We know what it’s like to be consultants. But what does it look like from the other side? What is it like to collaborate with Avalon? What parameters are important to streamline the onboarding of consultants? We took the opportunity to talk to Andreas Hertzman, Mechanical Engineering & Tech Writer Manager at MilDef, who has been collaborating with Avalon for a while.

MilDef is a system integrator and full-spectrum provider specializing in robust IT for the military, government, and critical infrastructure sectors. They provide hardware, software, and services that help digitize crucial information flows in the toughest conditions and most challenging environments.

Hello Andreas, tell us a bit about yourself!

Hello! I was born and raised in Helsingborg but had a break from this lovely city during my study years, which I spent up in Karlstad. Once I finished my education, I ended up back in Helsingborg and specifically at MilDef, as a mechanical designer. After 8 years here, I spread my wings at Axis in Lund for almost 5 years, with a position as a mechanic that later evolved into a mech.lead role. Almost 5 years ago, I came back “home” to MilDef and then took on the role as the head of Mechanics and Tech Writers.

I live with my wife Louise and my two children Sam and Bob in a house in Eskilsminne. The time not spent with family, some house projects, or as a football coach in Eskilsminne is dedicated to training, keeping the body fit for skiing 😊

Andreas Hertzman, Mechanical Engineering- & Tech Writer Manager at MilDef

What is most important to you when assembling your project team?

Generally, we have fixed project teams composed of different disciplines; PM, mechanics, tech writer, electronics, SW, and verifications here at MilDef. These project teams are tight-knit and well-oiled and therefore do not change often with more than one discipline, when someone, for example, develops internally, goes on parental leave, or similar. A new person in such a team often quickly gets into the work with the help of other project members and with support from colleagues in the same discipline.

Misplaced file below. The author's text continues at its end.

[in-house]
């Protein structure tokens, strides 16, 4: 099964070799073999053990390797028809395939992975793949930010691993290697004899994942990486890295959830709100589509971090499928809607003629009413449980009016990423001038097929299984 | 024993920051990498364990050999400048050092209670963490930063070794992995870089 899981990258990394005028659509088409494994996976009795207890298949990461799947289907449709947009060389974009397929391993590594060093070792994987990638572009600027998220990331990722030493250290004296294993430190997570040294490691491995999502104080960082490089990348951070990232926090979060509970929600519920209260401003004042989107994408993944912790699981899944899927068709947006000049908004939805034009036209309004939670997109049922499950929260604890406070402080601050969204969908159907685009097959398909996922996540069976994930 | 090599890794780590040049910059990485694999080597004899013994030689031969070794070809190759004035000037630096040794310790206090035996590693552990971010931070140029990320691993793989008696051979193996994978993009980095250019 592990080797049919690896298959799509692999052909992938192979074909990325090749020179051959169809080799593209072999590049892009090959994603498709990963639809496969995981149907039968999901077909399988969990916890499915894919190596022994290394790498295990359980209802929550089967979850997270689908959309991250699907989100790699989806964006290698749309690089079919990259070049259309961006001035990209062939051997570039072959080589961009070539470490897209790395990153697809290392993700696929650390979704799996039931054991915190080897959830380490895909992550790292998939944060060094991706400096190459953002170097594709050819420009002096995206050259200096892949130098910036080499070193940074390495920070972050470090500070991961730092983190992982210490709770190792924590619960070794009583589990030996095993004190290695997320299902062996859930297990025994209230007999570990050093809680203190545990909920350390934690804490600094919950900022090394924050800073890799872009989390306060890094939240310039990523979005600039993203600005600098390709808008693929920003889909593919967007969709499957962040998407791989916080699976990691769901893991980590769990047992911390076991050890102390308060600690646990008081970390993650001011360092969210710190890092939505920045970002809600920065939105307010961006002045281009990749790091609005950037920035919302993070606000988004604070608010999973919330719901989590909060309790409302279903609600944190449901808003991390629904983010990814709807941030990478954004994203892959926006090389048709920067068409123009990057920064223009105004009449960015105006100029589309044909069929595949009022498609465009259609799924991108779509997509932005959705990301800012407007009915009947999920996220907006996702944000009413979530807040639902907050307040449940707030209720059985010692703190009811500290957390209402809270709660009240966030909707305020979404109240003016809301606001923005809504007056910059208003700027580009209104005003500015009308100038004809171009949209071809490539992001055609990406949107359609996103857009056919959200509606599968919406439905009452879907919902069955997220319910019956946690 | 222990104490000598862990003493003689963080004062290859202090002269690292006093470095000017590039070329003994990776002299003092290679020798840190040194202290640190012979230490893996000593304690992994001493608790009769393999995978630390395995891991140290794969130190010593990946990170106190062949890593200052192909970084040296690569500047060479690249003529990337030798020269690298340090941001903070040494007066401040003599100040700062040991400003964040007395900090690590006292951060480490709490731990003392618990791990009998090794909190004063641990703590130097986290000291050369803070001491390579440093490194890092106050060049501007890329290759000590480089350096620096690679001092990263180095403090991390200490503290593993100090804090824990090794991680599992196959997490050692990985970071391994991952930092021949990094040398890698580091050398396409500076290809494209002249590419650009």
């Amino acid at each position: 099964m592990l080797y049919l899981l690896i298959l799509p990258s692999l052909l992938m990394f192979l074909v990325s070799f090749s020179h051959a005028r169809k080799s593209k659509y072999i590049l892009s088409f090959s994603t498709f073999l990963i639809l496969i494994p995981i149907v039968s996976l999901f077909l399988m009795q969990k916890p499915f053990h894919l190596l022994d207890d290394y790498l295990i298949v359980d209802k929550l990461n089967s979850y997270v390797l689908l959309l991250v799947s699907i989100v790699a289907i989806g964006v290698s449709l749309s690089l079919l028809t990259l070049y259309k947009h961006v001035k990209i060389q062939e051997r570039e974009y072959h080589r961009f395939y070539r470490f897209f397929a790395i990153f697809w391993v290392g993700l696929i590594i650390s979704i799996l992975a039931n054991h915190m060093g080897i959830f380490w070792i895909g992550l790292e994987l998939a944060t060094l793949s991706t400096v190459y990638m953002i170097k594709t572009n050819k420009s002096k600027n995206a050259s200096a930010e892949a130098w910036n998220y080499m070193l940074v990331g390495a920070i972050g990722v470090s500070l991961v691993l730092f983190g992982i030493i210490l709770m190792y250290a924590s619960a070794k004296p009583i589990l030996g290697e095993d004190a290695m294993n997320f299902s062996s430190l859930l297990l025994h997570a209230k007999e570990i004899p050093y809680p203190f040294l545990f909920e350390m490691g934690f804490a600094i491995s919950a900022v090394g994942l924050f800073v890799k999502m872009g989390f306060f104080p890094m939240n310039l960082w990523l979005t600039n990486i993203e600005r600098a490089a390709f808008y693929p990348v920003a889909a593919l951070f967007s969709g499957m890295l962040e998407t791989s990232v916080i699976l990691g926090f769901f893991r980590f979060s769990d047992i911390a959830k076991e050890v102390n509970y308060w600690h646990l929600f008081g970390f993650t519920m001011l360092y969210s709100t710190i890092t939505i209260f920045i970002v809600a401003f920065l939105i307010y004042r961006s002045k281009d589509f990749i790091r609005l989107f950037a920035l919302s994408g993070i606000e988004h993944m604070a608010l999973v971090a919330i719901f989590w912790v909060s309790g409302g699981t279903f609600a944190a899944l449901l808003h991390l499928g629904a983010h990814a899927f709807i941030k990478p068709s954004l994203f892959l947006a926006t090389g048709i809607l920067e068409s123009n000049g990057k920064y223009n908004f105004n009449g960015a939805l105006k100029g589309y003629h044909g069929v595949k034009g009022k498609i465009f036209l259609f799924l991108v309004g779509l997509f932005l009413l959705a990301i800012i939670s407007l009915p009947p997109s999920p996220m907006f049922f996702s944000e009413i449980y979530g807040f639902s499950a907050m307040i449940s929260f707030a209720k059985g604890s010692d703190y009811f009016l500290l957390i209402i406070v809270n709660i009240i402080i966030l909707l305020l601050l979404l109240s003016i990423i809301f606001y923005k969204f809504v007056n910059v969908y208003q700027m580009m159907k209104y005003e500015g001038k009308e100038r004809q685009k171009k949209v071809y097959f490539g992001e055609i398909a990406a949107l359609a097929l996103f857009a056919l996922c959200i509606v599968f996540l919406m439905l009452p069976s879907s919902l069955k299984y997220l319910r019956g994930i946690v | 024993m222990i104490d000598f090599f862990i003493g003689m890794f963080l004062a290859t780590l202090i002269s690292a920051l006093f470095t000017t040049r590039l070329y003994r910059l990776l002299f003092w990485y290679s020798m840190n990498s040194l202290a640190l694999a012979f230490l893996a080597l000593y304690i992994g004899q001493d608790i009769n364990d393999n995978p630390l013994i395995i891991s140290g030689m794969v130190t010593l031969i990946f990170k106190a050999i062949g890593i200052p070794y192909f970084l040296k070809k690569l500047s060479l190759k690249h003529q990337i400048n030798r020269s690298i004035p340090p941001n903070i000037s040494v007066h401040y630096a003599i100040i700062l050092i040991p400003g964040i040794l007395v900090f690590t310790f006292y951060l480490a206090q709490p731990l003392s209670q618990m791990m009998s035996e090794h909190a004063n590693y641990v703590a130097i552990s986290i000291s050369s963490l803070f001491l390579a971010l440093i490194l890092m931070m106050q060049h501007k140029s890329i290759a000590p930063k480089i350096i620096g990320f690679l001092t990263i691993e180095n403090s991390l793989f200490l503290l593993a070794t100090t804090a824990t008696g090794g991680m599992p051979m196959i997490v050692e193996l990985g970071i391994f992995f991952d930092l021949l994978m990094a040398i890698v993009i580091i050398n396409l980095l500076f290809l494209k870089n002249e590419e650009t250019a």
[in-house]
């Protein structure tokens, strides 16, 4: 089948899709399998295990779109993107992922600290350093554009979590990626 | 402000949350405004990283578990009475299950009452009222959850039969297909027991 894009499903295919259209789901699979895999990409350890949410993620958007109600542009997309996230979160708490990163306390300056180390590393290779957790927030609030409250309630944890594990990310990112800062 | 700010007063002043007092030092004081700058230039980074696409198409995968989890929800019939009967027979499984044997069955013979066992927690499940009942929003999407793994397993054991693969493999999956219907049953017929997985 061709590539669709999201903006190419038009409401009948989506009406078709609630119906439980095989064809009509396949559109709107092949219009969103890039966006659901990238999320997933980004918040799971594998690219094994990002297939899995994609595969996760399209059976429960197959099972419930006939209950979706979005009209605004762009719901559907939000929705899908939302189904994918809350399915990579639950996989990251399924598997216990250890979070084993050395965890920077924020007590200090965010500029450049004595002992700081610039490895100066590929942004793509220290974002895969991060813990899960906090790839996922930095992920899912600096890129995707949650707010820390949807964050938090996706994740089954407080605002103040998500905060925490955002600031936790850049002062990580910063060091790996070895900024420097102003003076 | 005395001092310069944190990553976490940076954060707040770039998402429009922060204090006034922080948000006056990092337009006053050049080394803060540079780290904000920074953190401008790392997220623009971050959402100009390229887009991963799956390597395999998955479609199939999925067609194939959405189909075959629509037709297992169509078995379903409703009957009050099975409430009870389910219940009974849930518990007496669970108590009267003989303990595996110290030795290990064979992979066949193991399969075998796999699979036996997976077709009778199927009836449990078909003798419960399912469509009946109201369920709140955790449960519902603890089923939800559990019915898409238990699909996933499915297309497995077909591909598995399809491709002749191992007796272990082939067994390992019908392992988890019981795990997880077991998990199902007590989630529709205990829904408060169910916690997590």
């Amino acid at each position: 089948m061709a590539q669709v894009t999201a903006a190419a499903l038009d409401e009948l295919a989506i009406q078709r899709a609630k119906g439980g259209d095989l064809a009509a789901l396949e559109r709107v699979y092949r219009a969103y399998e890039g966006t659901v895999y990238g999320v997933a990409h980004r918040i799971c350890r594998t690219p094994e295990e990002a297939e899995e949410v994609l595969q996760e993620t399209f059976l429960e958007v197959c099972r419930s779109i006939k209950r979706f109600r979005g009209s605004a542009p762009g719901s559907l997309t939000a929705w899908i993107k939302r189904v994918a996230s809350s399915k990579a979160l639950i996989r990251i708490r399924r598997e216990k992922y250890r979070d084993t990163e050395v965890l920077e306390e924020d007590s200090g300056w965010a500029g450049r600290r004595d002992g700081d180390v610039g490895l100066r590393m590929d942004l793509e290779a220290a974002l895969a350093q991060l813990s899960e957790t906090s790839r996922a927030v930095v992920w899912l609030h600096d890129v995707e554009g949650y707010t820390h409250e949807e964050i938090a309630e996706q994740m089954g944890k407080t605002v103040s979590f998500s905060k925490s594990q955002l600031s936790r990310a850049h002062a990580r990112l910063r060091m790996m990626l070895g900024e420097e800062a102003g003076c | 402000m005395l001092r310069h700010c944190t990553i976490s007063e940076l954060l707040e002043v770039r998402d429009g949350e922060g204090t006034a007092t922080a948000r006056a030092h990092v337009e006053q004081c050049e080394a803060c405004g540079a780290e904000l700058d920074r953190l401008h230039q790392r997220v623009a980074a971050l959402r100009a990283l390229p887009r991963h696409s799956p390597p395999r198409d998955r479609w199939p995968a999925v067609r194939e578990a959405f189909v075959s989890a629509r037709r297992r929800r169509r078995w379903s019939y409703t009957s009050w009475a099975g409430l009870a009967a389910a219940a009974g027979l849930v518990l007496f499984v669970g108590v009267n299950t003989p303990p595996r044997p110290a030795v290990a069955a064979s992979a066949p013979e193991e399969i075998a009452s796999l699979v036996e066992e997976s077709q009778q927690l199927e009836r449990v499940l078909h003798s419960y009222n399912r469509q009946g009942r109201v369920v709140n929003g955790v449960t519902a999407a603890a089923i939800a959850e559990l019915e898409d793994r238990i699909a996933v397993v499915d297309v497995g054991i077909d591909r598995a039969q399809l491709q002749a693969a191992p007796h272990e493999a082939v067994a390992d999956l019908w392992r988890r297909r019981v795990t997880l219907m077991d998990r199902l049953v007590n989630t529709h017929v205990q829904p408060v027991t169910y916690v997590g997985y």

In my mechanical team, I try to ensure there is a broad knowledge base within the group, but individuals preferably have some expertise. That way, everyone is self-sufficient in all basic tasks, while in the group, there is someone you can seek support from for certain more complex tasks or corner cases. We spend quite a bit of time on improvement work in my group, ranging from processes to tools, and there you can also get the chance to specialize further. My view is that improvement work is something that both the individual and the company benefit from.

What do you value most in your collaboration partners offering external expertise?

Sometimes there is a resource shortage with good foresight, and then it is, of course, easier to find good paths forward, but sometimes something unpredictable happens, and then time becomes crucial for a solution, and flexibility becomes extra important. With Avalon, we have several times managed to find flexible solutions very quickly, and I appreciate that.

What can be the advantages of bringing in consultants for your development projects?

Most of the time, it has been about staffing during resource shortages for me, rather than bringing in consultants to introduce new knowledge. So in those cases, the advantage has been flexibility. But often consultants also bring impressions and experiences from several different previous assignments and can therefore provide new perspectives on challenges, which can be valuable.

What is the key to quickly achieving efficiency in teams when new team members start?

I think there are various parameters that are important to optimize efficiency within the team. From our side, I see that well-established processes, detailed internal work instructions describing both tools and processes, a well-oiled project team, and a healthy discipline team are important. Additionally, it is crucial that the new resource comes in with the right mindset.